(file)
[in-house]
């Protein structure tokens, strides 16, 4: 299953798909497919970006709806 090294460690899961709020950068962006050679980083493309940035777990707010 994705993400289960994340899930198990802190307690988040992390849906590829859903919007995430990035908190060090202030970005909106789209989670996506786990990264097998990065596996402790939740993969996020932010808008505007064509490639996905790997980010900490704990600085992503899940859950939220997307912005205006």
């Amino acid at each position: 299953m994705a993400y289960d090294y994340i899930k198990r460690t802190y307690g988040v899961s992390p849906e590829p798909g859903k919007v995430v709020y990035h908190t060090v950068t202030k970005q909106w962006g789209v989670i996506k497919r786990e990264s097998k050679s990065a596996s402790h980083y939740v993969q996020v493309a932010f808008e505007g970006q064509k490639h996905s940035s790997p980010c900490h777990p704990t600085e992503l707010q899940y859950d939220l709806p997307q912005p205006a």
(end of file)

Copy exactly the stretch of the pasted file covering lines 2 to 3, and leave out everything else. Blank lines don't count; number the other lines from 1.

């Protein structure tokens, strides 16, 4: 299953798909497919970006709806 090294460690899961709020950068962006050679980083493309940035777990707010 994705993400289960994340899930198990802190307690988040992390849906590829859903919007995430990035908190060090202030970005909106789209989670996506786990990264097998990065596996402790939740993969996020932010808008505007064509490639996905790997980010900490704990600085992503899940859950939220997307912005205006």
């Amino acid at each position: 299953m994705a993400y289960d090294y994340i899930k198990r460690t802190y307690g988040v899961s992390p849906e590829p798909g859903k919007v995430v709020y990035h908190t060090v950068t202030k970005q909106w962006g789209v989670i996506k497919r786990e990264s097998k050679s990065a596996s402790h980083y939740v993969q996020v493309a932010f808008e505007g970006q064509k490639h996905s940035s790997p980010c900490h777990p704990t600085e992503l707010q899940y859950d939220l709806p997307q912005p205006a």